Tattoos May Mess With Your Sweat Rate

Getting ink permanently damages your skin’s sweat glands, according to a new study. – By Selene Yeager

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Sure, that elaborate sleeve of tribal symbols, chain rings, and flames may look fierce when you’re head down and guns blazing toward a sprint finish. But researchers are now questioning if tattoo ink may also interfere with your skin’s natural cooling mechanism—namely sweat.Here’s why they’re taking a closer look: Tattoo needles work by permanently depositing ink into the dermis layer of the skin, which is composed of collagen fibres, nerves, blood vessels and glands that include your eccrine sweat glands. These glands are what your body uses to produce sweat that springs out of your pores to deposit on your skin, where it will be evaporated to cool you down. Recently, researchers at Alma College in Michigan found that all that needling and the inflammation it causes seems to leave behind lasting damage along with a permanent piece of artwork.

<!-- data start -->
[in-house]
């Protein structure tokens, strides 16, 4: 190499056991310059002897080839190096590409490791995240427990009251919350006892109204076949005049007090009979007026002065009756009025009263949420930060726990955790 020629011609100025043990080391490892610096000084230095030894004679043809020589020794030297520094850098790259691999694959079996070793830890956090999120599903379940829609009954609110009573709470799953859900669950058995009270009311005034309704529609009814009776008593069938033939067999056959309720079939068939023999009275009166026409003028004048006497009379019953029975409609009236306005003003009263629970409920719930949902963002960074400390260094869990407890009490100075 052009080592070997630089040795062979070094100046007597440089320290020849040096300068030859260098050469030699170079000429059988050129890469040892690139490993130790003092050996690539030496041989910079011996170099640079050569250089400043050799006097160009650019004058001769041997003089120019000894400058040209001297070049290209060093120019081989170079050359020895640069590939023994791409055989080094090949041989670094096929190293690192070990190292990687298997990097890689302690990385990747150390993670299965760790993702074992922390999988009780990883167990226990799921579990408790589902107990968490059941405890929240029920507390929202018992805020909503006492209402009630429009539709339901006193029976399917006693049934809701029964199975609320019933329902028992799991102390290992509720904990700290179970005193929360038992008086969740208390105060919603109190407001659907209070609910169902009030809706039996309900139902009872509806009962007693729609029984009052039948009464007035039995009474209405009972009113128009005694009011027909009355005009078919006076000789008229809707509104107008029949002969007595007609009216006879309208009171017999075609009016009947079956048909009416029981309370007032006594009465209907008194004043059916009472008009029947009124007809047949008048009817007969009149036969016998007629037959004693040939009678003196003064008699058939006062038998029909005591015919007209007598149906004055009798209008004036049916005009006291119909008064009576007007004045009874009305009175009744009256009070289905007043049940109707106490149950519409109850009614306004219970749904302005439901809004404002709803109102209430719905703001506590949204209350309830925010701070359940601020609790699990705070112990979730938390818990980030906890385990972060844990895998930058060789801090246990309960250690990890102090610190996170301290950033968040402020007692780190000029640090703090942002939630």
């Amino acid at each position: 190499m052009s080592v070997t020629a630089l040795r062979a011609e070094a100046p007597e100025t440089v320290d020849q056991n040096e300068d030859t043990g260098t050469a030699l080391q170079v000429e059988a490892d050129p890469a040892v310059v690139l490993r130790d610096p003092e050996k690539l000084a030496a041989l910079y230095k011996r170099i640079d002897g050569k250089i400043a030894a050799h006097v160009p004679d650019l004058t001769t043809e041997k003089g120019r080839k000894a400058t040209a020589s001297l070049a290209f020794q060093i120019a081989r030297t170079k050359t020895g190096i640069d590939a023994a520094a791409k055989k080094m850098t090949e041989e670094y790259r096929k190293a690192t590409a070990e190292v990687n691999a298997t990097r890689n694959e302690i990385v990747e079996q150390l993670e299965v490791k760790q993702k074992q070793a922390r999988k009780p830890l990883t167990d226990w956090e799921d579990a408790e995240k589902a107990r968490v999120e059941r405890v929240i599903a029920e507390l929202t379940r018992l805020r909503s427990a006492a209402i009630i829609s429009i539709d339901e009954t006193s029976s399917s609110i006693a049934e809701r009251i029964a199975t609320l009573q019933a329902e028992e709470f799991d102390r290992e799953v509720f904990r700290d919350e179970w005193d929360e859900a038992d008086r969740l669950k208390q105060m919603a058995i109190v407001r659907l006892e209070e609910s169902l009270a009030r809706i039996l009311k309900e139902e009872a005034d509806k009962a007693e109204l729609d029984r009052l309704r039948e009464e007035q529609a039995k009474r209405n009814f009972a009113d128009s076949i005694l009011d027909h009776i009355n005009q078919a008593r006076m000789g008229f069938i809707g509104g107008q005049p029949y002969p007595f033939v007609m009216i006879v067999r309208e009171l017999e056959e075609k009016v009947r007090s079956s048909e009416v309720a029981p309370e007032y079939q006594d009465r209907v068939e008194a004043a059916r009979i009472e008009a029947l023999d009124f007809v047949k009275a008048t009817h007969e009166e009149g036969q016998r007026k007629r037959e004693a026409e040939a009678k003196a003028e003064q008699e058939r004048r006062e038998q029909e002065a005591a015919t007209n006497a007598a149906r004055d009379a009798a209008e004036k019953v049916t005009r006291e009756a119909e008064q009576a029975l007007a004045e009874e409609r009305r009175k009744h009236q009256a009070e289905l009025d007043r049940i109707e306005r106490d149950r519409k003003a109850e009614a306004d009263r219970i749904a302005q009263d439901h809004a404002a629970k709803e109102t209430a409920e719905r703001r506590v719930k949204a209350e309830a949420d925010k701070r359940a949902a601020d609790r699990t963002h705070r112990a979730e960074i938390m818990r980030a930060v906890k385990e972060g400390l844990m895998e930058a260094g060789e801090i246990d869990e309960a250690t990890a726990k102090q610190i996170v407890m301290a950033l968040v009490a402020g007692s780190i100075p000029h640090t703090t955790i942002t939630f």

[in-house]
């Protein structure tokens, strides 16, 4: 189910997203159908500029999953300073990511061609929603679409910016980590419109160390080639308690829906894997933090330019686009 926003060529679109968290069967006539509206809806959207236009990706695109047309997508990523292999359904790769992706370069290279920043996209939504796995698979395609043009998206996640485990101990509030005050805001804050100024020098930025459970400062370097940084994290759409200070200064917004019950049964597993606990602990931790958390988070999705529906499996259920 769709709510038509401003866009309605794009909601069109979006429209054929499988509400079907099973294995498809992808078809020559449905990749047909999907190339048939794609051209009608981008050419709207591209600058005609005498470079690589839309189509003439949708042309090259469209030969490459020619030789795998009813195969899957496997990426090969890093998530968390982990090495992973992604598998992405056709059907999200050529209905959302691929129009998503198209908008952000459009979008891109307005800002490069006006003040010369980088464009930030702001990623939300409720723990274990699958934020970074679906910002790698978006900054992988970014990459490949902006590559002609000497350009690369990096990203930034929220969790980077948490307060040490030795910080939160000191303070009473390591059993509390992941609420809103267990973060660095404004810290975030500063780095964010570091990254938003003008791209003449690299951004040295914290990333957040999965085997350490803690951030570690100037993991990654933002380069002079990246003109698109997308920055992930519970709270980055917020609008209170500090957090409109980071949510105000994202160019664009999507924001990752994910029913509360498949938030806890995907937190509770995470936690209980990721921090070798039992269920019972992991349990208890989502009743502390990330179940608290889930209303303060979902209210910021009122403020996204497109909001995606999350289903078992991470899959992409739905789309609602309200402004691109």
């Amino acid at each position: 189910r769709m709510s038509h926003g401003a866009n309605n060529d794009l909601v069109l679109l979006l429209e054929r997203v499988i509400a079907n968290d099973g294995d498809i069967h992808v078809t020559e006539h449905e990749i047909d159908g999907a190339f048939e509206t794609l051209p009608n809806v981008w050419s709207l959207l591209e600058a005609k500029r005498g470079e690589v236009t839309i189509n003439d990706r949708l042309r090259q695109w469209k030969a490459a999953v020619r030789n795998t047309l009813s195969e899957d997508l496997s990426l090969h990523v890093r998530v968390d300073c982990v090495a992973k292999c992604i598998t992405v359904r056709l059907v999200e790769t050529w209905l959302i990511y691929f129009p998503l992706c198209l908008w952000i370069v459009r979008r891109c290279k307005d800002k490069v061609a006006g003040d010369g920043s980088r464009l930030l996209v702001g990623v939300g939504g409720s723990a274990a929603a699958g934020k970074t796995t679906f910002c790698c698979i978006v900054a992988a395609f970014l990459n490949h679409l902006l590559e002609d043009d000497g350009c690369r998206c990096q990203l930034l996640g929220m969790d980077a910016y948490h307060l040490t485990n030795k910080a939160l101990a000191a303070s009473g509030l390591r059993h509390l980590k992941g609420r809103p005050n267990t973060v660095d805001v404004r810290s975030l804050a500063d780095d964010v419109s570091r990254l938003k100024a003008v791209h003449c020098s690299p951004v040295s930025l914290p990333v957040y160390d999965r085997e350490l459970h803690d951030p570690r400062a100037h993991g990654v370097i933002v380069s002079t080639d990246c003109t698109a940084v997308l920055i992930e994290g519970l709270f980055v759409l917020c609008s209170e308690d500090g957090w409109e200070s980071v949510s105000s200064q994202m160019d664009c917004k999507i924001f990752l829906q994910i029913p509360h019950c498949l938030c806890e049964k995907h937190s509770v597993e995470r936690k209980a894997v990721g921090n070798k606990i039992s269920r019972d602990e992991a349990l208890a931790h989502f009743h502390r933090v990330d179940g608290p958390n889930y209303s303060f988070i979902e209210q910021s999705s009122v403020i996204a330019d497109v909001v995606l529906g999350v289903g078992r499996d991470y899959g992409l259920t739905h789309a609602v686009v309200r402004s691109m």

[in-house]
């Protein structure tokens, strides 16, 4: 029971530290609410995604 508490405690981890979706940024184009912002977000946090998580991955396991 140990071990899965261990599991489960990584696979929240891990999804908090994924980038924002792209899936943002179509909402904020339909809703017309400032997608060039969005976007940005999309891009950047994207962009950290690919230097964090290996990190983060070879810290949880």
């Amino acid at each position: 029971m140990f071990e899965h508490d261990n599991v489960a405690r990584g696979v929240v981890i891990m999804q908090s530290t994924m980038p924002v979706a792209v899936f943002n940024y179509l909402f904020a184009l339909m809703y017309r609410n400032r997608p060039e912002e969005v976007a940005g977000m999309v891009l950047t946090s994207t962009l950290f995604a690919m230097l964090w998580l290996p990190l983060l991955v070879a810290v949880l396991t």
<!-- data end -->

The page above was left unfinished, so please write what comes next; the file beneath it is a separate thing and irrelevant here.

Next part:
In the study, the scientists tested 10 volunteers who had tattoos on one side of their body, but not the other. They then applied special sweat collection discs, which stimulate, collect and analyse the composition of the sweat over the tattooed skin and the non-tattooed skin on the same place on the opposite side of the body. The results were pretty dramatic.

On average, the sweat rate from the tattooed skin was about half of the sweat rate from the non-inked skin. The tattooed skin was also “saltier” because the damaged sweat glands were less effective at reabsorbing sodium from the perspiration before it hit the skin’s surface. On average, the sodium concentration from the tattooed skin was 1.73 times higher than it was from the non-tattooed skin.

RELATED: 5 Reasons Sweat Is Your Best Friend on the Bike

The big question is if this translates into any sort of overheating or electrolyte imbalances on the bike. Lead researcher Maurie Luetkemeier, PhD, says there are many questions that are left to be answered. The sweat glands may act differently when you’re stimulating them naturally by increasing your body temperature with exercise rather than when they’re chemically stimulated in the lab. Even if they still don’t sweat as well, how much ink would you need to have to run into trouble? “We would suspect that the greater area of tattooed skin, the more potential problems,” says Luetkemeier, noting that more research is needed to be sure. “Not all areas of skin are equally endowed with sweat glands, so there could be some regional differences as well.”

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